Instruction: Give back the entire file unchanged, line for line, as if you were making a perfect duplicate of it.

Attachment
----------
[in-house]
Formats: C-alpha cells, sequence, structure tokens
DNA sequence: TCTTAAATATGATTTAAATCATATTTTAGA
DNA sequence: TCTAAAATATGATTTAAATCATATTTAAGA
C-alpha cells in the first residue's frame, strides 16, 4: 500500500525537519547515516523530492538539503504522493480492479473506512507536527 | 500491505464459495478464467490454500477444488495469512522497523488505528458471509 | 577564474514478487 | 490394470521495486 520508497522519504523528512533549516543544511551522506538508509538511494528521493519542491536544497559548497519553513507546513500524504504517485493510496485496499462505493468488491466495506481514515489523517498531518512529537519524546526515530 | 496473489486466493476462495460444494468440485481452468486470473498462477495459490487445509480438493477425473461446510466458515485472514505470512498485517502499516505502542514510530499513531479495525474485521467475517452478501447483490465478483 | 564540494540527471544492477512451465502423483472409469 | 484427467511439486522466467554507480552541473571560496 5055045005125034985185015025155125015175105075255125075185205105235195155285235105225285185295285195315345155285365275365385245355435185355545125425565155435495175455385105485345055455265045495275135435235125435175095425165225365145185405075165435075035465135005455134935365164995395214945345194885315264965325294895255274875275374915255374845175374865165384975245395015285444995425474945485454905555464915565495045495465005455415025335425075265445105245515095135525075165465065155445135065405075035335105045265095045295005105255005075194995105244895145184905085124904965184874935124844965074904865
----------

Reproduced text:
[in-house]
Formats: C-alpha cells, sequence, structure tokens
DNA sequence: TCTTAAATATGATTTAAATCATATTTTAGA
DNA sequence: TCTAAAATATGATTTAAATCATATTTAAGA
C-alpha cells in the first residue's frame, strides 16, 4: 500500500525537519547515516523530492538539503504522493480492479473506512507536527 | 500491505464459495478464467490454500477444488495469512522497523488505528458471509 | 577564474514478487 | 490394470521495486 520508497522519504523528512533549516543544511551522506538508509538511494528521493519542491536544497559548497519553513507546513500524504504517485493510496485496499462505493468488491466495506481514515489523517498531518512529537519524546526515530 | 496473489486466493476462495460444494468440485481452468486470473498462477495459490487445509480438493477425473461446510466458515485472514505470512498485517502499516505502542514510530499513531479495525474485521467475517452478501447483490465478483 | 564540494540527471544492477512451465502423483472409469 | 484427467511439486522466467554507480552541473571560496 5055045005125034985185015025155125015175105075255125075185205105235195155285235105225285185295285195315345155285365275365385245355435185355545125425565155435495175455385105485345055455265045495275135435235125435175095425165225365145185405075165435075035465135005455134935365164995395214945345194885315264965325294895255274875275374915255374845175374865165384975245395015285444995425474945485454905555464915565495045495465005455415025335425075265445105245515095135525075165465065155445135065405075035335105045265095045295005105255005075194995105244895145184905085124904965184874935124844965074904865